After a torrid 2012, Habbo changes CEO — but is it enough?

The new year brings mixed feelings for many, but one company that will definitely be glad to see the back of 2012 is Sulake, the Finnish owner of youth-centered virtual world Habbo Hotel.

After a year in which the site was embroiled in a huge child protection scandal, lost many of its users and laid off staff, it chose the turn of the calendar as its moment to announce that CEO Paul LaFontaine was stepping down.

LaFontaine had only been in the job for a year or so, but in a blog post, LaFontaine bade a kind farewell to the community, referring obliquely to the abuse scandal and outlining the site’s biggest problem: low engagement.

The voice of the community is the strength of the community. Proof of this was clear in the summer. The community weathered a tremendous storm together, and Habbos stood strong. The way you reacted with one strong voice was inspiring.   You will be left in good hands. Our new Community Team will lead Staff in the Hotel to serve you. Engagement will increase, and the spirit of Old Habbo will rise again.

But his message hardly reflects the extent of the scandal — which led investors to drop the company — or the depth of the challenge facing the site.

Around half of Habbo’s active user base appears to have departed in the last year, causing a dramatic reaction inside the business. In the fall, Habbo decided to reposition itself as a platform for games, laying off 60 staff in the process. Changes were long overdue, but in the wake of the scandal they felt like panic. However, at least under LaFontaine it had some strategic experience in the field — he had come to Habbo from running ops and distribution at Playdom, the online game developer bought by Disney (s DIS) for $763 million in 2010.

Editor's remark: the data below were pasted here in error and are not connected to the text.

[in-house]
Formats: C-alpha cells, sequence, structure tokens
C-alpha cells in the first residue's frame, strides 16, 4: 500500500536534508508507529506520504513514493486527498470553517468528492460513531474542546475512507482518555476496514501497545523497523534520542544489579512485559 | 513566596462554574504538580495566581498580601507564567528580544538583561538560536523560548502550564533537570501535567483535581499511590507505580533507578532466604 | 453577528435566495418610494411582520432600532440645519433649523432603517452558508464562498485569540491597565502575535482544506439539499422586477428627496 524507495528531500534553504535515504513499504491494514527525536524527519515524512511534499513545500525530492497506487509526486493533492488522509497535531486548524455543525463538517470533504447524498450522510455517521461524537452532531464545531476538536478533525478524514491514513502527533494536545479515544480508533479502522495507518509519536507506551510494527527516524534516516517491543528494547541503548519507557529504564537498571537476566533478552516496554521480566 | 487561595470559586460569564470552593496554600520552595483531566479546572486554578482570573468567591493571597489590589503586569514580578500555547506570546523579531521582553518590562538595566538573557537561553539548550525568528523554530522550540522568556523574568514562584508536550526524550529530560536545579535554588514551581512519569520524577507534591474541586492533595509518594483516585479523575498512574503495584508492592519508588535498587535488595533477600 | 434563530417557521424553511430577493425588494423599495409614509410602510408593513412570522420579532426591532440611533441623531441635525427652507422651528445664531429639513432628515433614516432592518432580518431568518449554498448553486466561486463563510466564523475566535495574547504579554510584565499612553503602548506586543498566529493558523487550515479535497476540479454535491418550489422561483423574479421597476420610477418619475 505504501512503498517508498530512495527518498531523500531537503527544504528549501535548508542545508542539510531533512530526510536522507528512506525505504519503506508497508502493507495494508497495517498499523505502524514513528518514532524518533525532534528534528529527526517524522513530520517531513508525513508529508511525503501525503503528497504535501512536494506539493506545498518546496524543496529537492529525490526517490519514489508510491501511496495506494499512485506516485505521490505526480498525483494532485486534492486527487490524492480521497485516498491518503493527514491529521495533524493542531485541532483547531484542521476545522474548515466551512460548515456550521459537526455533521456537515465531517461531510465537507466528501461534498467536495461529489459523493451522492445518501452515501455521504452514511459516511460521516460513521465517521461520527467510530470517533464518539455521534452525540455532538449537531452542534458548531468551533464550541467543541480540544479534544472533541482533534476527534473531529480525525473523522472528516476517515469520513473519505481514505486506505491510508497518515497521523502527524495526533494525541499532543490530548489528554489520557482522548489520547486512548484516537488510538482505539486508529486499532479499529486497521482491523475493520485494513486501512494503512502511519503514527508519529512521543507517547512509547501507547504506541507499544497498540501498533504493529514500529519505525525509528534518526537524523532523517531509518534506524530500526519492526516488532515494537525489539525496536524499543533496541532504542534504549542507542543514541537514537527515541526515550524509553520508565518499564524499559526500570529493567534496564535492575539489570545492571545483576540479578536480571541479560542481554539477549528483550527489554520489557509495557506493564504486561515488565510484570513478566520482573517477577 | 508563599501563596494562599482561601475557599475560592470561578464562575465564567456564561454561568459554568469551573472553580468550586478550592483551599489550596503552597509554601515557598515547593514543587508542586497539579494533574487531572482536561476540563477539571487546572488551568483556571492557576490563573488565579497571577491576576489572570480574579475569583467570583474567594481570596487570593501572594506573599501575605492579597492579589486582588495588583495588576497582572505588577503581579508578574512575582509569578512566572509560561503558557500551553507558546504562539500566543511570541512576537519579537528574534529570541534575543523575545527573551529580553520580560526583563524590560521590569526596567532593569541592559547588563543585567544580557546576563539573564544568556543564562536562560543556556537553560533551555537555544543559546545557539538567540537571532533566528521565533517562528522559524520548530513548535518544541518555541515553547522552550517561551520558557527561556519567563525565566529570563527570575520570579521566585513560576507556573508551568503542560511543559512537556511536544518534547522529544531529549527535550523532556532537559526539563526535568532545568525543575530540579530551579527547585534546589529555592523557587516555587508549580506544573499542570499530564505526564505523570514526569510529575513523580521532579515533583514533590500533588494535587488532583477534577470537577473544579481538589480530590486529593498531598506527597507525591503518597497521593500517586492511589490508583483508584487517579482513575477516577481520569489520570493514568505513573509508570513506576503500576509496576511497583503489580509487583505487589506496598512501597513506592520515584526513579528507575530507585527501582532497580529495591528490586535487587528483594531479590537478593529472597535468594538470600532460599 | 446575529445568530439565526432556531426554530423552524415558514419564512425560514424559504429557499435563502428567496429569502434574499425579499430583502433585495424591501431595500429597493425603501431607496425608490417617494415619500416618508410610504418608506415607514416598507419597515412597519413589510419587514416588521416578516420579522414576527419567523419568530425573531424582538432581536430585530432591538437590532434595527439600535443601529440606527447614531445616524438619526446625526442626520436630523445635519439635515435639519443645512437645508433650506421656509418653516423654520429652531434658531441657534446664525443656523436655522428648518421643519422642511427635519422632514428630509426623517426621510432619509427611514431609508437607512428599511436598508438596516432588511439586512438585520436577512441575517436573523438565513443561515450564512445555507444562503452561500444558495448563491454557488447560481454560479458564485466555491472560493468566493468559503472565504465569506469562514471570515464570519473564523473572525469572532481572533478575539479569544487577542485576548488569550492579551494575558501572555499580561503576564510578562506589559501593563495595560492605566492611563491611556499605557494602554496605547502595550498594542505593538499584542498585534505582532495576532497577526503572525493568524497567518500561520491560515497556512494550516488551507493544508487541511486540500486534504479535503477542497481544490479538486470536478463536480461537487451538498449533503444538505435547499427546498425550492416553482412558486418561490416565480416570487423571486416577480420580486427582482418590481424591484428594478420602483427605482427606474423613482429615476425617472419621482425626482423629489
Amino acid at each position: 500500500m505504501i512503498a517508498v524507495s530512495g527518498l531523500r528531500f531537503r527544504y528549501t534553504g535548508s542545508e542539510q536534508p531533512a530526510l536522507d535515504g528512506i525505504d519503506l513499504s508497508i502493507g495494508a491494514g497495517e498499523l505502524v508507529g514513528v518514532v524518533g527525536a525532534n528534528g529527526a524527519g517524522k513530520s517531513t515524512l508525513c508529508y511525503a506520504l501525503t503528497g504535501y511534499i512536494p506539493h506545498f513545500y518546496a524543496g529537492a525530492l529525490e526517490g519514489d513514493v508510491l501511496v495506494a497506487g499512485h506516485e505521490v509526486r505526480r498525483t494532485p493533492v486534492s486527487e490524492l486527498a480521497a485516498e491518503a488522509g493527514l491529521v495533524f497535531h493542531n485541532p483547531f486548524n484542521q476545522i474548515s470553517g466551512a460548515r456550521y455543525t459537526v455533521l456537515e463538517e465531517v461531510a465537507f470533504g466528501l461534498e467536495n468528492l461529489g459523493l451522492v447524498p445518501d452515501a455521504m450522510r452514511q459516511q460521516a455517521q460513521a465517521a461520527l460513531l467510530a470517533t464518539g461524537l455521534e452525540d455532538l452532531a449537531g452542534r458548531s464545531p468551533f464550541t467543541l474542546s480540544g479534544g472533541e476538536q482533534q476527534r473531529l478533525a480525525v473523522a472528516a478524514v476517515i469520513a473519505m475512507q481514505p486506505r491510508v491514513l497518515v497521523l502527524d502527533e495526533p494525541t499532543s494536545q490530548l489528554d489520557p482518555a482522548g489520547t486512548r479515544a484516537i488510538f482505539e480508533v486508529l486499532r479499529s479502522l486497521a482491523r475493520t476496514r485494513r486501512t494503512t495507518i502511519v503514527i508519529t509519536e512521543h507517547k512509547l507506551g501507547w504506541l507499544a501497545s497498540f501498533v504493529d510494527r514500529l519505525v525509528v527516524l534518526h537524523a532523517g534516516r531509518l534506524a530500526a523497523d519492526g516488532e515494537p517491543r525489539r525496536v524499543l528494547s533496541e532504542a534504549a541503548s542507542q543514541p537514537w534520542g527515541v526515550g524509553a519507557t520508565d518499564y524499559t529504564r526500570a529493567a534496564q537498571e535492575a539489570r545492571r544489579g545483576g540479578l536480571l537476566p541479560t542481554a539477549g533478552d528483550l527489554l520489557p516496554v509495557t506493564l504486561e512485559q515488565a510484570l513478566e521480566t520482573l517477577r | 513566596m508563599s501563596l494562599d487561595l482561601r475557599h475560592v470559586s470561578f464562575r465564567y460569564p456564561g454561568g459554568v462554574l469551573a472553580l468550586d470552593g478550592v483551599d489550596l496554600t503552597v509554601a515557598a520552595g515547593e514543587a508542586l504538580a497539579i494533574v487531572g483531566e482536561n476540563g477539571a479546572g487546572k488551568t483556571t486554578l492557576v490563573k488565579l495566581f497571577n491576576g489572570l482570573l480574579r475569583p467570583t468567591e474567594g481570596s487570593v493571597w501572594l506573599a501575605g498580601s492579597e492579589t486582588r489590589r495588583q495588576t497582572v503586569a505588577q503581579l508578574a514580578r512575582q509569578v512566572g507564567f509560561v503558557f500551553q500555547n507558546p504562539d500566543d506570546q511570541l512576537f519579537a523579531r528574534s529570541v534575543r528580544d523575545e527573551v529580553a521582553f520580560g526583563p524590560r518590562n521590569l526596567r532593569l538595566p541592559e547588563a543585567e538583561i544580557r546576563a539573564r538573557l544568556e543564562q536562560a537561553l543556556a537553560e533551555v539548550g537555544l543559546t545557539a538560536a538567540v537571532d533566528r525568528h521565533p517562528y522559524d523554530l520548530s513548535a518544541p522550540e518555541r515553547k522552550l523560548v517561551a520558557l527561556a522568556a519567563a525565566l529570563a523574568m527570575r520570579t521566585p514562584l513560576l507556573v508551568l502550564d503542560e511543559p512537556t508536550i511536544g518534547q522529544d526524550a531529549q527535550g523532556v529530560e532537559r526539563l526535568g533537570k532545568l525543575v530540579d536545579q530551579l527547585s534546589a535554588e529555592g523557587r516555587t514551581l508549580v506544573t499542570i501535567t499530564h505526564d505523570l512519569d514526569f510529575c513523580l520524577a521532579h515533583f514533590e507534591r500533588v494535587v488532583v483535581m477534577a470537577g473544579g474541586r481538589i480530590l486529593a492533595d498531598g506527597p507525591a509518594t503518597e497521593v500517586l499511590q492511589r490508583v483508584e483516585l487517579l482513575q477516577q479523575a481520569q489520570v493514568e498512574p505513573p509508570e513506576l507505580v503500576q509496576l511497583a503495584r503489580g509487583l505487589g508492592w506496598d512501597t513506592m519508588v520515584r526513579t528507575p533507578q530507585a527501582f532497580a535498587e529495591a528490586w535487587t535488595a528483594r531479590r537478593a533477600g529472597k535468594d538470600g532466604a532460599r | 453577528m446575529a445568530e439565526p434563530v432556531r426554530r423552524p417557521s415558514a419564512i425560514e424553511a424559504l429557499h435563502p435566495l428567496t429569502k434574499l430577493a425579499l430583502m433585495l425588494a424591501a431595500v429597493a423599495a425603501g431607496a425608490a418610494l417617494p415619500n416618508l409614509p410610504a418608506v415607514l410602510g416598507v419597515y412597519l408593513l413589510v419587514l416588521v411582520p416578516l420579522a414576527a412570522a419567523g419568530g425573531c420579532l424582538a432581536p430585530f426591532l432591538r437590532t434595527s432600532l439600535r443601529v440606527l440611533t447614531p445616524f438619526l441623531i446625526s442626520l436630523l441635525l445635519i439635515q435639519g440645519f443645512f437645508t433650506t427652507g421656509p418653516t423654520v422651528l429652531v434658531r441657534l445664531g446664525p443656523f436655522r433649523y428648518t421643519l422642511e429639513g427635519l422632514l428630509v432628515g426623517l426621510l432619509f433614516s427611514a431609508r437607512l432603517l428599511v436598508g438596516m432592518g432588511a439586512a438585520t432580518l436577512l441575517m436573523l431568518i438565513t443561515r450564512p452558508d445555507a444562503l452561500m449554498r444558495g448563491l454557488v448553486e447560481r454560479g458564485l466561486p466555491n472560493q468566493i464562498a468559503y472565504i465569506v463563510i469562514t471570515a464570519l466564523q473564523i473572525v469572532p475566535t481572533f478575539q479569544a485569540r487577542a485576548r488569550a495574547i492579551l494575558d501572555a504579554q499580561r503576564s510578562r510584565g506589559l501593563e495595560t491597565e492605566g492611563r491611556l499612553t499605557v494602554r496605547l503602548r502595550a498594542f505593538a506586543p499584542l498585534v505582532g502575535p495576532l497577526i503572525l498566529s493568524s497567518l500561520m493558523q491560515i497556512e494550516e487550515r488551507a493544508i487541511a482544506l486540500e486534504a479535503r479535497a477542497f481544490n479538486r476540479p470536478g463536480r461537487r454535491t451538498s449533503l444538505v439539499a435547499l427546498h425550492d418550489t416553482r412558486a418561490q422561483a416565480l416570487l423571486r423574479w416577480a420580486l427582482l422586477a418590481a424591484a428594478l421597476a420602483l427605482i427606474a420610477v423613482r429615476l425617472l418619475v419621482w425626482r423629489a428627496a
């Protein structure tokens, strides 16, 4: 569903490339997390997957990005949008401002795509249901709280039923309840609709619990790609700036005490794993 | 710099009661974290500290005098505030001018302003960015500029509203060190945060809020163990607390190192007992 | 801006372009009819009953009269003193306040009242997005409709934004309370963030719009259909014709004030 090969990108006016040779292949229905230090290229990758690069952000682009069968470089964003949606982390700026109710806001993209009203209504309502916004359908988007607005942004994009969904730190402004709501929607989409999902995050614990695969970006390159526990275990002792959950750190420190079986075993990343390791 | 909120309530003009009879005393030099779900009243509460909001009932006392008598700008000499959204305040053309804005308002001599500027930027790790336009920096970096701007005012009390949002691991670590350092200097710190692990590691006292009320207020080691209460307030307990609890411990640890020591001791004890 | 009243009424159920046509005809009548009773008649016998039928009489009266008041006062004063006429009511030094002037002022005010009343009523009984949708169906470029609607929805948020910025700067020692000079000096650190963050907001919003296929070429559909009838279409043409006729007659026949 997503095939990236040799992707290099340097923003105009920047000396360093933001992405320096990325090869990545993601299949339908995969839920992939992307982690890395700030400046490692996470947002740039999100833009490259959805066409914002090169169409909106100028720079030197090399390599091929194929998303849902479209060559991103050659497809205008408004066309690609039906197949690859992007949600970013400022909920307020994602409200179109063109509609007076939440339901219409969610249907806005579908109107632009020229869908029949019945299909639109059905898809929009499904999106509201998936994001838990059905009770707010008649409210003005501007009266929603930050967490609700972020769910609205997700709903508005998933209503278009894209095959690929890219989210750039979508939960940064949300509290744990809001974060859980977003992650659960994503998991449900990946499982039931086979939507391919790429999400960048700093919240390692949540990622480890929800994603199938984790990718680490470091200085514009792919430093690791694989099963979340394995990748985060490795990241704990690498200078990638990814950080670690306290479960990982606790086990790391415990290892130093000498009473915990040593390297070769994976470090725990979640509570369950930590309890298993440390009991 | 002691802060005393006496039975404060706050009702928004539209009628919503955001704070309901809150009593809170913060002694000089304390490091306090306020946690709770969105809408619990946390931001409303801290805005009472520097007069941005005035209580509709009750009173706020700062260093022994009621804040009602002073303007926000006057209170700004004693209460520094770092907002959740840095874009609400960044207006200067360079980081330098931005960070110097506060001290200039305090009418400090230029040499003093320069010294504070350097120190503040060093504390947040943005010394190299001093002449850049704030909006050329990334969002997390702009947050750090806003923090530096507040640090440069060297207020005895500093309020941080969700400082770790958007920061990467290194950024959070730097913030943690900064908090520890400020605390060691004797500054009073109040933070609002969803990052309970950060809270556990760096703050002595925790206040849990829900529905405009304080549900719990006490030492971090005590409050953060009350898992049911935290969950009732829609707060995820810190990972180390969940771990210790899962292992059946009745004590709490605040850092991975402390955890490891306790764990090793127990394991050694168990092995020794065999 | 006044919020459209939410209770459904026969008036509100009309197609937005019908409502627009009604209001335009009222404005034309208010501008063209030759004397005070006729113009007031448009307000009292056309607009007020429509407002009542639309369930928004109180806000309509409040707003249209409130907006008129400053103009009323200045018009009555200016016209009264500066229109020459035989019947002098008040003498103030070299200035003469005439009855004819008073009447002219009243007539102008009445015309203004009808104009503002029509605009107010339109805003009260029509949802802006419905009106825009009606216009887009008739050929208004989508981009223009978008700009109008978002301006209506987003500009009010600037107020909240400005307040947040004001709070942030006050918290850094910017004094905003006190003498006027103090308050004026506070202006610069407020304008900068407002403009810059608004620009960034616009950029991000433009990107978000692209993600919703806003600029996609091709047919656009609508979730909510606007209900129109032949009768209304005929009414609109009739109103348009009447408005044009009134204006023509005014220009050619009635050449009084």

sulake-changesLaFontaine’s post is being taken, for the time being, by Markku Ignatius (he’s the one on the right) — a long-time employee who was previously the company’s head of legal affairs and corporate communications. He will have had a busy 12 months, no doubt, but the jury is out on whether his experience will help Habbo navigate its transition to the tricky world of games.

But turning to Ignatius does not mean that the site’s owners are simply turning to old Habbo hands for guidance. He’s only acting CEO, and if it were simply that Sulake wanted to turn the clock back it would not have also lost CTO Markus Halttunen, an eight-year veteran, also appears to have departed, along with other staff who go back more than a decade. These changes are perhaps not a surprise, as the company was cutting a huge percentage of jobs, but it does show that the axe is falling on new staff and old.

The thing is, a shakeup may be the only way to try and save this situation — because all of Habbo’s problems are of its own making. Its woeful moderation allowed sexual predators to roam free around a site intended for kids and teens, and the product failed to change as the online world altered radically over the past few years. It may look at 2012 as its annus horribilis, but right now the question must be whether 2013 can really be any better.